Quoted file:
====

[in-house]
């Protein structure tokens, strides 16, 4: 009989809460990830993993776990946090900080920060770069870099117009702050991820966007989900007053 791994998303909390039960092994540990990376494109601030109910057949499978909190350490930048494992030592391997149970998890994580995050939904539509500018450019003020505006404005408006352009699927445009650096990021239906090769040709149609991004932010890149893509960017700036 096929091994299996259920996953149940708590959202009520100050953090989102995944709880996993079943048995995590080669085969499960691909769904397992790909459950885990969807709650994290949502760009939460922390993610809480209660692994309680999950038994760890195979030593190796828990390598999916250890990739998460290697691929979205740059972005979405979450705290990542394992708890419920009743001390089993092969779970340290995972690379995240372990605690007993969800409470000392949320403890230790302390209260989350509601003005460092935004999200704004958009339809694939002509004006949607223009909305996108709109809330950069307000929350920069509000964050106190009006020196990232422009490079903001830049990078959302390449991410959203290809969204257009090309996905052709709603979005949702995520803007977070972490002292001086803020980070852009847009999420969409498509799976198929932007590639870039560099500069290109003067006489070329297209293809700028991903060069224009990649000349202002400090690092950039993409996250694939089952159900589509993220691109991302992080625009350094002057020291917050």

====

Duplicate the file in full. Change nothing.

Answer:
[in-house]
């Protein structure tokens, strides 16, 4: 009989809460990830993993776990946090900080920060770069870099117009702050991820966007989900007053 791994998303909390039960092994540990990376494109601030109910057949499978909190350490930048494992030592391997149970998890994580995050939904539509500018450019003020505006404005408006352009699927445009650096990021239906090769040709149609991004932010890149893509960017700036 096929091994299996259920996953149940708590959202009520100050953090989102995944709880996993079943048995995590080669085969499960691909769904397992790909459950885990969807709650994290949502760009939460922390993610809480209660692994309680999950038994760890195979030593190796828990390598999916250890990739998460290697691929979205740059972005979405979450705290990542394992708890419920009743001390089993092969779970340290995972690379995240372990605690007993969800409470000392949320403890230790302390209260989350509601003005460092935004999200704004958009339809694939002509004006949607223009909305996108709109809330950069307000929350920069509000964050106190009006020196990232422009490079903001830049990078959302390449991410959203290809969204257009090309996905052709709603979005949702995520803007977070972490002292001086803020980070852009847009999420969409498509799976198929932007590639870039560099500069290109003067006489070329297209293809700028991903060069224009990649000349202002400090690092950039993409996250694939089952159900589509993220691109991302992080625009350094002057020291917050």